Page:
Sleep, chief among the things for which she yearned, was her enemy, for it was while she dozed that she was most vulnerable to their predatory mischief. The original denizens of her cell had attempted outright rape shortly after she arrived, and it was only through God's grace that the earl of Warwick had heard her screams and run to save her. After rebuking the men in their harsh native language, which she did not understand, he replaced her captors with these, who while not making a clear-cut move to violate her body, nevertheless harried her ceaselessly. Even so, she needed to maintain watchfulness, for this was the deepest donjon of the enemy's rotting Hell. She kept the hose laced so tightly about her waist that the strings cut into her flesh.

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They did not leave her in peace but always woke her through trickery, and it seemed that the Devil never tired of inspiring them to novel and disgusting acts against her. Sometimes they only brought unidentified men, English lords and a multitude of hard-faced churchmen, to gloat over and insult her. Worse, on other occasions the goddon soldiers disturbed her rest simply for the pleasure that tormenting her appeared to give them. She would fall into a doze only to awaken to a sword prodding her buttocks or tracing a line down her backbone. Or they would wait until she slept, then suddenly start banging their pewter cups on the door or the wall, frightening her back into consciousness. She often awoke to find one of them standing over her and an English paw stroking her thighs or her breasts. Once, she had wakened to the smell of excrement, and when she opened her eyes found a large human turd steaming on her chest just a few inches from her face. That had given them a new source of merriment, to see the abhorrence with which she hurriedly sat up and flung the thing from her tunic.

The reasons for their doing all this hardly mattered. She knew only that she was weary beyond her capacity to endure it. Imprisonment was bad enough, without the physical exhaustion that blurred her vision and left her lightheaded and confounded. She promised herself that when she got out of here, she would sleep for a week. And she would have that feast she had dreamed about.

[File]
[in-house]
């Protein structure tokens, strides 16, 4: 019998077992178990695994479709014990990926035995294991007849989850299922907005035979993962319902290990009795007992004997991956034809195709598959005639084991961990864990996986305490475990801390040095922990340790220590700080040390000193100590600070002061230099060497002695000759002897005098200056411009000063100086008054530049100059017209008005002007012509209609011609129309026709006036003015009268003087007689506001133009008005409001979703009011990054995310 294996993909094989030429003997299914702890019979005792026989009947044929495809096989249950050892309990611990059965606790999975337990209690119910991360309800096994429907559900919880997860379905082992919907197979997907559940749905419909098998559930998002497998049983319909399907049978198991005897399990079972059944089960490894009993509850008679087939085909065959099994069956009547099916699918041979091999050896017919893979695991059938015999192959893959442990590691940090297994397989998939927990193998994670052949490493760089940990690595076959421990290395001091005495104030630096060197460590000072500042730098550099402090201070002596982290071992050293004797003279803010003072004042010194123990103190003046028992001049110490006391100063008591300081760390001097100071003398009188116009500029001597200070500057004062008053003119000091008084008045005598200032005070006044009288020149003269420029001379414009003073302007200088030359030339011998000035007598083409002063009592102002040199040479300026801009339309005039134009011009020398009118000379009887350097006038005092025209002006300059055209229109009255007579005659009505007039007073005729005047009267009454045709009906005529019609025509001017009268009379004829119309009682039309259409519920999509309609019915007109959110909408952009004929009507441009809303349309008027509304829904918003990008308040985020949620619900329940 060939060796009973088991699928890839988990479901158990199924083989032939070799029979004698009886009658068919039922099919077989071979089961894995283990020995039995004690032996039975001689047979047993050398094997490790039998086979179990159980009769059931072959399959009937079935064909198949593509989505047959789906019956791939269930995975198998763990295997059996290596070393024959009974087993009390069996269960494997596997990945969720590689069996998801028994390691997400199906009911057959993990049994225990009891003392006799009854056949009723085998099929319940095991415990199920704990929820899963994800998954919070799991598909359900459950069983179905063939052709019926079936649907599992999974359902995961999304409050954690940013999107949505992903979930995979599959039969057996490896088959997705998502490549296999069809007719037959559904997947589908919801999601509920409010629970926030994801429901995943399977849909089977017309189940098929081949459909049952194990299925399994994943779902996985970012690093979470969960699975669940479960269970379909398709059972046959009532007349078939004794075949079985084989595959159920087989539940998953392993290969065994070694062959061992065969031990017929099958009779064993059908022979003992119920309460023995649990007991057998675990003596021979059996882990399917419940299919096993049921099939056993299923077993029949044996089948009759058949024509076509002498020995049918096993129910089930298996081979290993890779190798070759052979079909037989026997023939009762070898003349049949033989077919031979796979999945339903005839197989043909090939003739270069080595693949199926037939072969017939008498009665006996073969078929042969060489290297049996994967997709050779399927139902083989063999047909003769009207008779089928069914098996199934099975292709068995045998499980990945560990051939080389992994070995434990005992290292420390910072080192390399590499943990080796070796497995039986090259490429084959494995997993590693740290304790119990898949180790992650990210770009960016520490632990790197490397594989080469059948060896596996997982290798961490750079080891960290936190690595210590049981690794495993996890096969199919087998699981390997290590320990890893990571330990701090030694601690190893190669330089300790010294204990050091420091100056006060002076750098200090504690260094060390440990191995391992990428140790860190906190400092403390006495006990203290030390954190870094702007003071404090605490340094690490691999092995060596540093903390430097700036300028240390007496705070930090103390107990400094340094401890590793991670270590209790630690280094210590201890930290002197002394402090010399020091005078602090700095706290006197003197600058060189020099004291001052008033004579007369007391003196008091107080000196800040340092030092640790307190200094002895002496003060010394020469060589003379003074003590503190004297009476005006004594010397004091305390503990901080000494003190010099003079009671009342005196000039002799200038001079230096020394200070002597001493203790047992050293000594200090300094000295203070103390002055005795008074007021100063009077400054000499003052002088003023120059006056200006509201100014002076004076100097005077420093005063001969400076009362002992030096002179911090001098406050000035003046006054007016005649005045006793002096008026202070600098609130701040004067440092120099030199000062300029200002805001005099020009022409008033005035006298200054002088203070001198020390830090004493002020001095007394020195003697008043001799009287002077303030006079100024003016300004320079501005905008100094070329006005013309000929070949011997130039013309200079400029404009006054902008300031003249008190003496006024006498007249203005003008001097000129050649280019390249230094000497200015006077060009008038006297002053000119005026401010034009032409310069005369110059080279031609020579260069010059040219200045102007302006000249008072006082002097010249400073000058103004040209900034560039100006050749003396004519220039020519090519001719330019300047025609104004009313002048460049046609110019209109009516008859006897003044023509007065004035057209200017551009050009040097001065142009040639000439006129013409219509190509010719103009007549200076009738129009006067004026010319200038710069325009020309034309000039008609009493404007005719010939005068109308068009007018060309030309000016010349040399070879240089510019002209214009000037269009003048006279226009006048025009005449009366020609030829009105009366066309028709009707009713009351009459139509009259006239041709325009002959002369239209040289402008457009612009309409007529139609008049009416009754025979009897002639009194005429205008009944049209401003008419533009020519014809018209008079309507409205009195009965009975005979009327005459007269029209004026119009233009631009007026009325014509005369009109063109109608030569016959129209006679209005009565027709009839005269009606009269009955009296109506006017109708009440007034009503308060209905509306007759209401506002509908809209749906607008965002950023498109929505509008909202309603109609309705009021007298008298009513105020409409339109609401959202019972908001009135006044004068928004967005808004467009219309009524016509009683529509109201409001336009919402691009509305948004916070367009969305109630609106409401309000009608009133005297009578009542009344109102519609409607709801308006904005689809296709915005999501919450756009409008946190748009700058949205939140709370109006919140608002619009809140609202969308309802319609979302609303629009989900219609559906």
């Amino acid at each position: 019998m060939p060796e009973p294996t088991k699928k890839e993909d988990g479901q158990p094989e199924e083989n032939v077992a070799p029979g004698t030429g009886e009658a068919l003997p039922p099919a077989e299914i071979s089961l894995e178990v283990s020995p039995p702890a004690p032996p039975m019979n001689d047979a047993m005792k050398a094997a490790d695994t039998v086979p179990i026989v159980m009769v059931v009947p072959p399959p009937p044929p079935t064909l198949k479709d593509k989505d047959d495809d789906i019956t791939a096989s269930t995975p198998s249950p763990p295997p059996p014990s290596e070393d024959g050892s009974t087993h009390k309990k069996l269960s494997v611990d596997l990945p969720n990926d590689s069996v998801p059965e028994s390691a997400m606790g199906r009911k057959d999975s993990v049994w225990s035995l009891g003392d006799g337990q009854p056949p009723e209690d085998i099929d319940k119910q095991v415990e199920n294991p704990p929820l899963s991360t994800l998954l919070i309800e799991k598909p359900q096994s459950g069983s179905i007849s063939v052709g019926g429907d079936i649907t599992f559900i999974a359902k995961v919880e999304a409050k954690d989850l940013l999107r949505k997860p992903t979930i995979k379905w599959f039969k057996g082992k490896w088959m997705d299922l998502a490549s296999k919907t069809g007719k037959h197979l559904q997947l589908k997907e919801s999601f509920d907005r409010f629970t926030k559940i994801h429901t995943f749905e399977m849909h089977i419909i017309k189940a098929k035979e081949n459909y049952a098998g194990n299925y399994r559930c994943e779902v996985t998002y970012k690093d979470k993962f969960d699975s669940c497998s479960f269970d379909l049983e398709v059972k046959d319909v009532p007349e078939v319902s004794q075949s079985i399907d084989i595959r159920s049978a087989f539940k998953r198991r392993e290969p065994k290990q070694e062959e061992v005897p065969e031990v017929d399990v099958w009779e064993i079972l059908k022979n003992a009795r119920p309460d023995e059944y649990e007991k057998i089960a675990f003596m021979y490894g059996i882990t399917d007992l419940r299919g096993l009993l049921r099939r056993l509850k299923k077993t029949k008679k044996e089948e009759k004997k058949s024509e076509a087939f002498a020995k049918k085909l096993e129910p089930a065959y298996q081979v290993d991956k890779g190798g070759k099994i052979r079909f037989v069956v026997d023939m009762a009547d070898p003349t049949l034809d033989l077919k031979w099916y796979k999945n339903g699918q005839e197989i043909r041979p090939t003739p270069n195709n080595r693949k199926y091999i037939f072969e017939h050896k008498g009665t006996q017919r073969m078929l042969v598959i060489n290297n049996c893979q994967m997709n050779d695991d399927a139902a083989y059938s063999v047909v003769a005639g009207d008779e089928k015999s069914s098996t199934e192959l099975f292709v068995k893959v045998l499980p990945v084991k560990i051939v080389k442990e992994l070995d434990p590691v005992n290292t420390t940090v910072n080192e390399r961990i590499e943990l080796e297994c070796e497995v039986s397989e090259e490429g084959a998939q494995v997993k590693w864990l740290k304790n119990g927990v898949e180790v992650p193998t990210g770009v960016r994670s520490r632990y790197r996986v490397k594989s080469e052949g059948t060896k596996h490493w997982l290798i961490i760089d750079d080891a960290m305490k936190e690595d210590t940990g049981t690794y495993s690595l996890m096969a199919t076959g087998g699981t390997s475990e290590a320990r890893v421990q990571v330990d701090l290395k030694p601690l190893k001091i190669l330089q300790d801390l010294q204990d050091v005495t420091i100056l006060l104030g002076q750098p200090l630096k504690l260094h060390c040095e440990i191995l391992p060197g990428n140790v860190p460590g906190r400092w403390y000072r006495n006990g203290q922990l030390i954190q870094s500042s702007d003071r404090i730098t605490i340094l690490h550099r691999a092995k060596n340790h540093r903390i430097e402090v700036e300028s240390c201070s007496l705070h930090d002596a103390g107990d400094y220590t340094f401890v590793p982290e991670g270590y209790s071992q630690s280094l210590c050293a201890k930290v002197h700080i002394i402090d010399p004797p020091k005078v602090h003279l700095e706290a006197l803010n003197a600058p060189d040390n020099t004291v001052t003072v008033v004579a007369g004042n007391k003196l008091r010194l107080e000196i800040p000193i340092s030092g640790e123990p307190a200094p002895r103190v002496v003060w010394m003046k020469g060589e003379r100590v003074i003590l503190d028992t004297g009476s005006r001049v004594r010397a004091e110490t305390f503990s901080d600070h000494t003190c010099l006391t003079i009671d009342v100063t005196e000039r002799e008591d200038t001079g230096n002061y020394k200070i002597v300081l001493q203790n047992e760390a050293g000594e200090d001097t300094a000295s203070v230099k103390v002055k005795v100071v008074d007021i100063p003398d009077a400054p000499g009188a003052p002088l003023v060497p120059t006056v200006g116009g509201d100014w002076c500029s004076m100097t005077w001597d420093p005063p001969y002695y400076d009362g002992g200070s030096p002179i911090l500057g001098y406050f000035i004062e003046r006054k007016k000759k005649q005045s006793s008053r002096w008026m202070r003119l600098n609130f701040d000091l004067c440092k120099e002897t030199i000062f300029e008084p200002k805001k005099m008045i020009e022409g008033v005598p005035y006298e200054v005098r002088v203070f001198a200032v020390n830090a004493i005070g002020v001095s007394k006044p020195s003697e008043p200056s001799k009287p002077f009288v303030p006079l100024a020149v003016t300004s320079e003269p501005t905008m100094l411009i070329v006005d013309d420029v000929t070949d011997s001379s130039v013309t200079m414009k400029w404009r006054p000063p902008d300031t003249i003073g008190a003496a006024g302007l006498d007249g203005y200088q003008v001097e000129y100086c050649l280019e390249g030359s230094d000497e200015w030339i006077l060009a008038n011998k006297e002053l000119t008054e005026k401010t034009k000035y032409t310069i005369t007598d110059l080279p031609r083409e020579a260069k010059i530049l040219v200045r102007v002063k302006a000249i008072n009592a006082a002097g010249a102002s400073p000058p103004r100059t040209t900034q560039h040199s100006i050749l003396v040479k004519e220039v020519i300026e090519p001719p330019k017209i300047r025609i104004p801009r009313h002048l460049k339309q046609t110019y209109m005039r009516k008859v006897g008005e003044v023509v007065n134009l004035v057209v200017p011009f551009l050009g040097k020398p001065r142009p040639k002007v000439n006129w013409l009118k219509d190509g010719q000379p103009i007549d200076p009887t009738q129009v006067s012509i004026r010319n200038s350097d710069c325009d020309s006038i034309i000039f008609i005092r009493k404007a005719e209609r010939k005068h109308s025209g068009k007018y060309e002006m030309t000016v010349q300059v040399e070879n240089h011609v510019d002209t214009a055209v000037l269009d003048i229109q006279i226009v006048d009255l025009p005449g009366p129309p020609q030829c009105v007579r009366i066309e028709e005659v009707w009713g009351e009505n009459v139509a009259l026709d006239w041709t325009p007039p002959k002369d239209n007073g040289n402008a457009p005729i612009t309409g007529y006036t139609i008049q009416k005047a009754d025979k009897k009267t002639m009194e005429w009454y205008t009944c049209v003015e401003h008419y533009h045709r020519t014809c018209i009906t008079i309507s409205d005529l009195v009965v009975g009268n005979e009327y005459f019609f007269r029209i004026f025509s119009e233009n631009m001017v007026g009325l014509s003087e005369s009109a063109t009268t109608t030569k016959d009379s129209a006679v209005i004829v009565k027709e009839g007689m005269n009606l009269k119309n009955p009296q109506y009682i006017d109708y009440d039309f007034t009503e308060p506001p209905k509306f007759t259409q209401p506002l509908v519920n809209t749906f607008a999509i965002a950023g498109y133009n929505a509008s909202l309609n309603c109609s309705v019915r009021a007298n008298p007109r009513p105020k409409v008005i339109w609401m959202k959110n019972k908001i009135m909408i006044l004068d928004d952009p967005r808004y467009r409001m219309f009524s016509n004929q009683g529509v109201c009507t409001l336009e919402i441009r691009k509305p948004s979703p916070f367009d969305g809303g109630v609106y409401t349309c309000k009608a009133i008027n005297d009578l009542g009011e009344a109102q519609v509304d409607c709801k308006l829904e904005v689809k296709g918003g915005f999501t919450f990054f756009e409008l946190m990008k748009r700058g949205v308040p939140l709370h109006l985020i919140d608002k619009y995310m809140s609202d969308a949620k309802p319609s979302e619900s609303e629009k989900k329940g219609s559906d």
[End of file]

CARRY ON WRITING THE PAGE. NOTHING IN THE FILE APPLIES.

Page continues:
The very worst of their outrages, passing even the sleeplessness they forced upon her, was the food they kept from her. She was given only what they did not want, remnants of poorly cooked meat clinging to capon skeletons and legs of lamb, every now and then a hunk of hard bread. In the beginning she had disdained their leavings, too proud to let them know how hungry she was. But now she prayed that when they tossed the bones to her, something edible would remain for her to gnaw upon. Memories of even the simplest meals long past haunted her daily life, and she would have wept for what she could no longer have if she had not promised herself that she would never give her enemies the satisfaction of seeing her occasional despair. Tears could never move to pity those so far from God's love. When hatred began to stir within her, Marguerite returned to counsel charity, reminding her that these were lost souls who despised themselves for their very lack of compassion.

Although she had difficulty hearing Them through the constant disturbances and her mind-numbing terror, she was certain that her Counsel were always with her. They were her courage and her shield, pristine moonbeams from God gleaming through the swamp that had become her life, and without Their steady love and sustenance, she knew that she would readily tumble into a raving, black madness. Even as she sat upon the block that held her shackled feet, warily eyeing the despicable creatures who guarded her, she inwardly chanted her connection to God, and to Them.

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Lord Jhesus is my strength, I will fear no evil, Lord Jhesus is my strength . . .

Beautiful child of God you are His own precious one, His soldier and His jewel

Deliver me from this evil, I beg you! I don't know how long I can endure it.


What can I do to help myself?